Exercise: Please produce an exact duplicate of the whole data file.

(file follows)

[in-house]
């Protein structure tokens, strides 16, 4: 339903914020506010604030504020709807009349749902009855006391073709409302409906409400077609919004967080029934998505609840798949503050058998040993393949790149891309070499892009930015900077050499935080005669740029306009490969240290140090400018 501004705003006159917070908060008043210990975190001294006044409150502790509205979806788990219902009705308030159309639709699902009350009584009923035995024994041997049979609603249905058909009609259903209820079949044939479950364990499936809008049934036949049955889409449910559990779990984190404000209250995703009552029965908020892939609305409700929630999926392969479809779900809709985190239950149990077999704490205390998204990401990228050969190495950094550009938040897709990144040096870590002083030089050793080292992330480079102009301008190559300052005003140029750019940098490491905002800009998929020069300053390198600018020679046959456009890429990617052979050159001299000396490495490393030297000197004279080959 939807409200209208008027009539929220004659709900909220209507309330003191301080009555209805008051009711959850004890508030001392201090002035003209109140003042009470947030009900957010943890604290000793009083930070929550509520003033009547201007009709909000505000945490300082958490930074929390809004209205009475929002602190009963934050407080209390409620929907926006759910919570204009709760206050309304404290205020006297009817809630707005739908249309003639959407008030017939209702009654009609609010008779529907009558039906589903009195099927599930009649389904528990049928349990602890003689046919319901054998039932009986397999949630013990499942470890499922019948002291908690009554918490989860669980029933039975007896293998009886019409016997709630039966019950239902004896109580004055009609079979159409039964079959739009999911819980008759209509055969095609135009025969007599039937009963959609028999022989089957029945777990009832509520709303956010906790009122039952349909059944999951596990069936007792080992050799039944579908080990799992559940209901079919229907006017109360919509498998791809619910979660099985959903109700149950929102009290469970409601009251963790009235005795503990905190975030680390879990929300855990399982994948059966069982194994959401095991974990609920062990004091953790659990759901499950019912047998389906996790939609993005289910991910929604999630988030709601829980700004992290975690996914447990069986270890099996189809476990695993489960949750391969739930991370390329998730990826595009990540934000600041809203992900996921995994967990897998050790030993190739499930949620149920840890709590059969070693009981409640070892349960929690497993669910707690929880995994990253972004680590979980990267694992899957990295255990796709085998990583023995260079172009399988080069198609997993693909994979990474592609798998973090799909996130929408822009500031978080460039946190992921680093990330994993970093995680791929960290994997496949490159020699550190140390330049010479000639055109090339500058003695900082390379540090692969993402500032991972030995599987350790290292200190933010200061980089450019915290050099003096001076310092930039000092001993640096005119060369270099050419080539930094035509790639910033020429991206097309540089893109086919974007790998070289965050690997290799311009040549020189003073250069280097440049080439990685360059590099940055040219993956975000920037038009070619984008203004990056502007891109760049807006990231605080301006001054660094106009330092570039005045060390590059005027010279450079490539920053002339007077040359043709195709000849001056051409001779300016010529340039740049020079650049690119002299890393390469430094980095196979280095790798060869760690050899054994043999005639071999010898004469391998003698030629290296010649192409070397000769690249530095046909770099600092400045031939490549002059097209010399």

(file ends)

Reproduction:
[in-house]
């Protein structure tokens, strides 16, 4: 339903914020506010604030504020709807009349749902009855006391073709409302409906409400077609919004967080029934998505609840798949503050058998040993393949790149891309070499892009930015900077050499935080005669740029306009490969240290140090400018 501004705003006159917070908060008043210990975190001294006044409150502790509205979806788990219902009705308030159309639709699902009350009584009923035995024994041997049979609603249905058909009609259903209820079949044939479950364990499936809008049934036949049955889409449910559990779990984190404000209250995703009552029965908020892939609305409700929630999926392969479809779900809709985190239950149990077999704490205390998204990401990228050969190495950094550009938040897709990144040096870590002083030089050793080292992330480079102009301008190559300052005003140029750019940098490491905002800009998929020069300053390198600018020679046959456009890429990617052979050159001299000396490495490393030297000197004279080959 939807409200209208008027009539929220004659709900909220209507309330003191301080009555209805008051009711959850004890508030001392201090002035003209109140003042009470947030009900957010943890604290000793009083930070929550509520003033009547201007009709909000505000945490300082958490930074929390809004209205009475929002602190009963934050407080209390409620929907926006759910919570204009709760206050309304404290205020006297009817809630707005739908249309003639959407008030017939209702009654009609609010008779529907009558039906589903009195099927599930009649389904528990049928349990602890003689046919319901054998039932009986397999949630013990499942470890499922019948002291908690009554918490989860669980029933039975007896293998009886019409016997709630039966019950239902004896109580004055009609079979159409039964079959739009999911819980008759209509055969095609135009025969007599039937009963959609028999022989089957029945777990009832509520709303956010906790009122039952349909059944999951596990069936007792080992050799039944579908080990799992559940209901079919229907006017109360919509498998791809619910979660099985959903109700149950929102009290469970409601009251963790009235005795503990905190975030680390879990929300855990399982994948059966069982194994959401095991974990609920062990004091953790659990759901499950019912047998389906996790939609993005289910991910929604999630988030709601829980700004992290975690996914447990069986270890099996189809476990695993489960949750391969739930991370390329998730990826595009990540934000600041809203992900996921995994967990897998050790030993190739499930949620149920840890709590059969070693009981409640070892349960929690497993669910707690929880995994990253972004680590979980990267694992899957990295255990796709085998990583023995260079172009399988080069198609997993693909994979990474592609798998973090799909996130929408822009500031978080460039946190992921680093990330994993970093995680791929960290994997496949490159020699550190140390330049010479000639055109090339500058003695900082390379540090692969993402500032991972030995599987350790290292200190933010200061980089450019915290050099003096001076310092930039000092001993640096005119060369270099050419080539930094035509790639910033020429991206097309540089893109086919974007790998070289965050690997290799311009040549020189003073250069280097440049080439990685360059590099940055040219993956975000920037038009070619984008203004990056502007891109760049807006990231605080301006001054660094106009330092570039005045060390590059005027010279450079490539920053002339007077040359043709195709000849001056051409001779300016010529340039740049020079650049690119002299890393390469430094980095196979280095790798060869760690050899054994043999005639071999010898004469391998003698030629290296010649192409070397000769690249530095046909770099600092400045031939490549002059097209010399």